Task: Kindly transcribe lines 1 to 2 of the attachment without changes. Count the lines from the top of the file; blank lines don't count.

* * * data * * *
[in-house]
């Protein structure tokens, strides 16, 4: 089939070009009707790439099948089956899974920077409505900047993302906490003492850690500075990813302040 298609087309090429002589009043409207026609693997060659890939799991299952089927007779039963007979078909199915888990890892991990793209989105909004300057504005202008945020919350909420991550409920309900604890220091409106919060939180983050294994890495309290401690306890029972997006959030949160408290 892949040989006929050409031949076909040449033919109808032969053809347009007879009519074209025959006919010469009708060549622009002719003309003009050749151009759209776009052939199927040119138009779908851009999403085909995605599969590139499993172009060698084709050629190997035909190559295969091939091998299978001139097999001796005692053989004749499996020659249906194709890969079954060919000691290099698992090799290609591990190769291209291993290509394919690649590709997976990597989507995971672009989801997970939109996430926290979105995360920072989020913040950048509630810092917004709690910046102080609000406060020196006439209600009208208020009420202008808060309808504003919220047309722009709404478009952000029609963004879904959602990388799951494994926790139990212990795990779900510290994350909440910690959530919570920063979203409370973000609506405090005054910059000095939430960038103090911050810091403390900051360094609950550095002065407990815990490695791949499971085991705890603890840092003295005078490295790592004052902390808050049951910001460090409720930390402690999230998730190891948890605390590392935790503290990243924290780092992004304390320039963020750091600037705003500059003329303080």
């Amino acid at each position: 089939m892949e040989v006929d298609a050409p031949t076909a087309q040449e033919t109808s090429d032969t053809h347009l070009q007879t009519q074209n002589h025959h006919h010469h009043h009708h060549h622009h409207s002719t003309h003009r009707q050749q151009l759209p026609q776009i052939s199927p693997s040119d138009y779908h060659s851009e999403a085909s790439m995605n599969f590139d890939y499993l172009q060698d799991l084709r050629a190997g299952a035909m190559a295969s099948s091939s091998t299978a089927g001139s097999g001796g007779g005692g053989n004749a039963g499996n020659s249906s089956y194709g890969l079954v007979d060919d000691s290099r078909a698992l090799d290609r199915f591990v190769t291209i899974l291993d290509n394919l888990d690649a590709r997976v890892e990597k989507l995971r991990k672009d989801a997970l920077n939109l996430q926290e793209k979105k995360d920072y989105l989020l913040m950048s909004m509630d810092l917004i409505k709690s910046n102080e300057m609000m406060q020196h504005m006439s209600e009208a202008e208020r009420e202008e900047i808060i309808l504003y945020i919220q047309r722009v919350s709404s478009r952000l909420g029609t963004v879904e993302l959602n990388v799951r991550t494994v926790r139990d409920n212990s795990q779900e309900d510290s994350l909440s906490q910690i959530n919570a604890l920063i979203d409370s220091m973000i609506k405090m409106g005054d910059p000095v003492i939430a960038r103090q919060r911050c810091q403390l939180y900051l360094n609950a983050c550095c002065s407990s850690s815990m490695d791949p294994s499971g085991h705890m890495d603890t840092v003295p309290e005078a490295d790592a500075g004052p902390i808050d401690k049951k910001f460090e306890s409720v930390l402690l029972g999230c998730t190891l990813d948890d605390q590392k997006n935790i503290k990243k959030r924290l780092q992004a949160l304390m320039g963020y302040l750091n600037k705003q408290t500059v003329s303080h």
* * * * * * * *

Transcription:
[in-house]
């Protein structure tokens, strides 16, 4: 089939070009009707790439099948089956899974920077409505900047993302906490003492850690500075990813302040 298609087309090429002589009043409207026609693997060659890939799991299952089927007779039963007979078909199915888990890892991990793209989105909004300057504005202008945020919350909420991550409920309900604890220091409106919060939180983050294994890495309290401690306890029972997006959030949160408290 892949040989006929050409031949076909040449033919109808032969053809347009007879009519074209025959006919010469009708060549622009002719003309003009050749151009759209776009052939199927040119138009779908851009999403085909995605599969590139499993172009060698084709050629190997035909190559295969091939091998299978001139097999001796005692053989004749499996020659249906194709890969079954060919000691290099698992090799290609591990190769291209291993290509394919690649590709997976990597989507995971672009989801997970939109996430926290979105995360920072989020913040950048509630810092917004709690910046102080609000406060020196006439209600009208208020009420202008808060309808504003919220047309722009709404478009952000029609963004879904959602990388799951494994926790139990212990795990779900510290994350909440910690959530919570920063979203409370973000609506405090005054910059000095939430960038103090911050810091403390900051360094609950550095002065407990815990490695791949499971085991705890603890840092003295005078490295790592004052902390808050049951910001460090409720930390402690999230998730190891948890605390590392935790503290990243924290780092992004304390320039963020750091600037705003500059003329303080």